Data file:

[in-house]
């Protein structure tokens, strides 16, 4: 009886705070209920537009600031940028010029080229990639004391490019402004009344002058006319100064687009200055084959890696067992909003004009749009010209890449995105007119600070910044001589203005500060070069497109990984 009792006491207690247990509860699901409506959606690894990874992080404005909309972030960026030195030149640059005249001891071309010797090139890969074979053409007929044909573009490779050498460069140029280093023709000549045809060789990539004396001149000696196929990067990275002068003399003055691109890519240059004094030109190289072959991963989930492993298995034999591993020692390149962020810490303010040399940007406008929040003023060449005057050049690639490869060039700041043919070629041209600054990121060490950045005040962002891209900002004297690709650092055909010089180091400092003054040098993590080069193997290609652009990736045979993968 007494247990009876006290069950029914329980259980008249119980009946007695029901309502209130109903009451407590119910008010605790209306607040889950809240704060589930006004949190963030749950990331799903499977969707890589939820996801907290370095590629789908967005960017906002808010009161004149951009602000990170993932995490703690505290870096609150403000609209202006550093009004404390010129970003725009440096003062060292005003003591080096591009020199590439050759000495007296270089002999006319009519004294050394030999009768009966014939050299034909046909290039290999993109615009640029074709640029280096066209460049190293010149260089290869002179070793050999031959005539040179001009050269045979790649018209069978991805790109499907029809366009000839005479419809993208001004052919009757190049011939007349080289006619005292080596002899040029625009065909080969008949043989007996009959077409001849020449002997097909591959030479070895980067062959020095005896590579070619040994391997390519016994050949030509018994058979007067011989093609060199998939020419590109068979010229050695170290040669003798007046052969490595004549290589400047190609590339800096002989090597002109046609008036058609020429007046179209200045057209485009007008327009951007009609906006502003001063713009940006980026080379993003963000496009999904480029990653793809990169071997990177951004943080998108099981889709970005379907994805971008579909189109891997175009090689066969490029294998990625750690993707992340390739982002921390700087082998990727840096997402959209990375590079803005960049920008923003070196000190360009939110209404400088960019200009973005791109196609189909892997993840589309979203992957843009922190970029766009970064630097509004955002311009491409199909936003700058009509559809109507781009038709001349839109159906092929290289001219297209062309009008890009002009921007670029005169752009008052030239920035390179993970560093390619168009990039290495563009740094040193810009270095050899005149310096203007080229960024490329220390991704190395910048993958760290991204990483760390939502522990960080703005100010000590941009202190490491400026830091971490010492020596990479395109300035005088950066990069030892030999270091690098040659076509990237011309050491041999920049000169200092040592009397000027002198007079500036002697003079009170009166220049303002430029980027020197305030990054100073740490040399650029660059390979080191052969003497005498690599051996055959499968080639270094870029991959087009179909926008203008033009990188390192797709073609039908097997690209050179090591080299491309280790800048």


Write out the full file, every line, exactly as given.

[in-house]
């Protein structure tokens, strides 16, 4: 009886705070209920537009600031940028010029080229990639004391490019402004009344002058006319100064687009200055084959890696067992909003004009749009010209890449995105007119600070910044001589203005500060070069497109990984 009792006491207690247990509860699901409506959606690894990874992080404005909309972030960026030195030149640059005249001891071309010797090139890969074979053409007929044909573009490779050498460069140029280093023709000549045809060789990539004396001149000696196929990067990275002068003399003055691109890519240059004094030109190289072959991963989930492993298995034999591993020692390149962020810490303010040399940007406008929040003023060449005057050049690639490869060039700041043919070629041209600054990121060490950045005040962002891209900002004297690709650092055909010089180091400092003054040098993590080069193997290609652009990736045979993968 007494247990009876006290069950029914329980259980008249119980009946007695029901309502209130109903009451407590119910008010605790209306607040889950809240704060589930006004949190963030749950990331799903499977969707890589939820996801907290370095590629789908967005960017906002808010009161004149951009602000990170993932995490703690505290870096609150403000609209202006550093009004404390010129970003725009440096003062060292005003003591080096591009020199590439050759000495007296270089002999006319009519004294050394030999009768009966014939050299034909046909290039290999993109615009640029074709640029280096066209460049190293010149260089290869002179070793050999031959005539040179001009050269045979790649018209069978991805790109499907029809366009000839005479419809993208001004052919009757190049011939007349080289006619005292080596002899040029625009065909080969008949043989007996009959077409001849020449002997097909591959030479070895980067062959020095005896590579070619040994391997390519016994050949030509018994058979007067011989093609060199998939020419590109068979010229050695170290040669003798007046052969490595004549290589400047190609590339800096002989090597002109046609008036058609020429007046179209200045057209485009007008327009951007009609906006502003001063713009940006980026080379993003963000496009999904480029990653793809990169071997990177951004943080998108099981889709970005379907994805971008579909189109891997175009090689066969490029294998990625750690993707992340390739982002921390700087082998990727840096997402959209990375590079803005960049920008923003070196000190360009939110209404400088960019200009973005791109196609189909892997993840589309979203992957843009922190970029766009970064630097509004955002311009491409199909936003700058009509559809109507781009038709001349839109159906092929290289001219297209062309009008890009002009921007670029005169752009008052030239920035390179993970560093390619168009990039290495563009740094040193810009270095050899005149310096203007080229960024490329220390991704190395910048993958760290991204990483760390939502522990960080703005100010000590941009202190490491400026830091971490010492020596990479395109300035005088950066990069030892030999270091690098040659076509990237011309050491041999920049000169200092040592009397000027002198007079500036002697003079009170009166220049303002430029980027020197305030990054100073740490040399650029660059390979080191052969003497005498690599051996055959499968080639270094870029991959087009179909926008203008033009990188390192797709073609039908097997690209050179090591080299491309280790800048």